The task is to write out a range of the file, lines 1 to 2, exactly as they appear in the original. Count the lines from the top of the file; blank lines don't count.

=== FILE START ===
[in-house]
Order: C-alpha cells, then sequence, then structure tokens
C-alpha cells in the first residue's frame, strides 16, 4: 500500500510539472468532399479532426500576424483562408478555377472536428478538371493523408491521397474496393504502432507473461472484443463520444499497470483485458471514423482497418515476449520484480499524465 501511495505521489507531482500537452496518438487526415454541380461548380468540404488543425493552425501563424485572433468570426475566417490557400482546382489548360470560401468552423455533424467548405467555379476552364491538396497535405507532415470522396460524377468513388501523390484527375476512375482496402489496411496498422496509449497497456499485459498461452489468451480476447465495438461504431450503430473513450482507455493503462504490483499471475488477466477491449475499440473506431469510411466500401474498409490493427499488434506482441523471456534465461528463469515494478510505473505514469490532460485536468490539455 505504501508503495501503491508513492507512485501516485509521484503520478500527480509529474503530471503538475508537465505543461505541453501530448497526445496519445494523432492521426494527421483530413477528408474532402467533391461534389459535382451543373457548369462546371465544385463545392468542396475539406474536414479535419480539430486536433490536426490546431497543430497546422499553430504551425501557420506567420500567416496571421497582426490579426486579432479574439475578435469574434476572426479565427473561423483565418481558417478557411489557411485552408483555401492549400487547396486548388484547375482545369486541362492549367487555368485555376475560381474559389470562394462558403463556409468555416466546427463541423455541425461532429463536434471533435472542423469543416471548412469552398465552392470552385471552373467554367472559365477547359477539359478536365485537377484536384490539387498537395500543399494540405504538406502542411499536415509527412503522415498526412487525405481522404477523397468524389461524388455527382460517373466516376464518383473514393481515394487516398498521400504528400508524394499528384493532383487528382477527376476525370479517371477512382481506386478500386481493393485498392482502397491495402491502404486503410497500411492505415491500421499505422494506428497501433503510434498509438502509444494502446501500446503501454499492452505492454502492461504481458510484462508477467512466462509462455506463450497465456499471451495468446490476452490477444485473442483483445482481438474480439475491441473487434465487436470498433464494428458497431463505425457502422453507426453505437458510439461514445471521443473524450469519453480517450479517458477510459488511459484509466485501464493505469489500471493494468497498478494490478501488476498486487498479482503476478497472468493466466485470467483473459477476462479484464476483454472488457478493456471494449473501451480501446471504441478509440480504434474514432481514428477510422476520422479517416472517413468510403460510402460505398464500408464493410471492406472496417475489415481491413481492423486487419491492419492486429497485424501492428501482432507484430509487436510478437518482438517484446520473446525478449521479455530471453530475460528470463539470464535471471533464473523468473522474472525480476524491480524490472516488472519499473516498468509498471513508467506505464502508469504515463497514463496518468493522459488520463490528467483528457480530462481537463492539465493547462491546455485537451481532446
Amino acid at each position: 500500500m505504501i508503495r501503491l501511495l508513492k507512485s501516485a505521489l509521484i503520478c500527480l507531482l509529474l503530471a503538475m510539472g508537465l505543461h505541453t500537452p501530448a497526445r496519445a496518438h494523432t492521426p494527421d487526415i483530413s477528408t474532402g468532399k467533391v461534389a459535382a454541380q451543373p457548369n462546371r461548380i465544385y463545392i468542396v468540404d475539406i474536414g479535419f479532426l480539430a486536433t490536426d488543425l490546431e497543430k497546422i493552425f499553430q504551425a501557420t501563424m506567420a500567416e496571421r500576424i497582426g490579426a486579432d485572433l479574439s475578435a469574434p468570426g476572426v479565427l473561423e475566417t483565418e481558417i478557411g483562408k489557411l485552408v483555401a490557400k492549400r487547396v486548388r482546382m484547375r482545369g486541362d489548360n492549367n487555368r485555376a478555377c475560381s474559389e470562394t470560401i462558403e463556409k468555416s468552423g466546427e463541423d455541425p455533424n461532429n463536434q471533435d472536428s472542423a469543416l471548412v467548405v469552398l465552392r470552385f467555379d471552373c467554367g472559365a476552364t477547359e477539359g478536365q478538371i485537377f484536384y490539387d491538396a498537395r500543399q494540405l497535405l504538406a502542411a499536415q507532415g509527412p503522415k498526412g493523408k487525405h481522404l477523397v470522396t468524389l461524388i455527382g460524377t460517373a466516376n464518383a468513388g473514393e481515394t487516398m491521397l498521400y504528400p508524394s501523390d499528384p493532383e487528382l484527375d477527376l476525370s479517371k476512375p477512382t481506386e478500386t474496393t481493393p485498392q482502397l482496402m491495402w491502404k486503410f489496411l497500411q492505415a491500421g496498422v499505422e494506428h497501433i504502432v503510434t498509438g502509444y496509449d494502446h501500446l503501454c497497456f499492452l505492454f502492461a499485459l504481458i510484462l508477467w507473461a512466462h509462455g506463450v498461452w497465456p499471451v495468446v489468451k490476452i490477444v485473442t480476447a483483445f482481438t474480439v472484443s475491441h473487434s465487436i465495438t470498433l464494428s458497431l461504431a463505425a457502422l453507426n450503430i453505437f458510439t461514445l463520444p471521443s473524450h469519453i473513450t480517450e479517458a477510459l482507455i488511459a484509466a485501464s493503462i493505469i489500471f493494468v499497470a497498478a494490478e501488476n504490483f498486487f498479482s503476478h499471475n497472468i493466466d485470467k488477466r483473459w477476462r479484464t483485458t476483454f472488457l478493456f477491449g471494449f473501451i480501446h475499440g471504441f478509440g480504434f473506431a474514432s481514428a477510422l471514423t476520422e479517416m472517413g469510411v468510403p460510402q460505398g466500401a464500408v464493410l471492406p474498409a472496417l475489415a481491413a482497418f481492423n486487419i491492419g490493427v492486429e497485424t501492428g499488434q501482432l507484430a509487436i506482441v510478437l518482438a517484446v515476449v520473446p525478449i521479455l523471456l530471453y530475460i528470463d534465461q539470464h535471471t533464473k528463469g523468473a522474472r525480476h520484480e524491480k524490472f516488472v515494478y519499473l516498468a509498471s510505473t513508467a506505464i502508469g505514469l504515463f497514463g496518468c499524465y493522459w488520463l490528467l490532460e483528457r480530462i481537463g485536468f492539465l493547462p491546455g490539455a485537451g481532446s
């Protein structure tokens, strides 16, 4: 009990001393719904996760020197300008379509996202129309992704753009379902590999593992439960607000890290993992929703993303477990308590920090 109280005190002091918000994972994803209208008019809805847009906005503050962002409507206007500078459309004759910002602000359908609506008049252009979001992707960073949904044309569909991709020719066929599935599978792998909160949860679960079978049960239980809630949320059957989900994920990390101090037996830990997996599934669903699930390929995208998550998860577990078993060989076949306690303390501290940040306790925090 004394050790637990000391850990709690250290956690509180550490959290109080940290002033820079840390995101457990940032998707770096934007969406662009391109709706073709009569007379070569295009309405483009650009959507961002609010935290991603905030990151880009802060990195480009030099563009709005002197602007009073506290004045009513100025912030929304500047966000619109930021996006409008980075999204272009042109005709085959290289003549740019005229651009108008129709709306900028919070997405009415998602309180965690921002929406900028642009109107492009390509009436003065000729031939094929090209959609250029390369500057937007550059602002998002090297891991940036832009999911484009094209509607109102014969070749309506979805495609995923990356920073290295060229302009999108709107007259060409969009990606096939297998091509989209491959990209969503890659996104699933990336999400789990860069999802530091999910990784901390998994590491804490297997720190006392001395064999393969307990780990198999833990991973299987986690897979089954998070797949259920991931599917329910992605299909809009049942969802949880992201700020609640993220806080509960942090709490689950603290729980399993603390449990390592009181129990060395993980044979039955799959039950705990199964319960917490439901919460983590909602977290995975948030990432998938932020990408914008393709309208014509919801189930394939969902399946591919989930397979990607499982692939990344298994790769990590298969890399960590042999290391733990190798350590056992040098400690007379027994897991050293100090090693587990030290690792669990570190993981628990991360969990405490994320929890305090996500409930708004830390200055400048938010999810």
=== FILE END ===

[in-house]
Order: C-alpha cells, then sequence, then structure tokens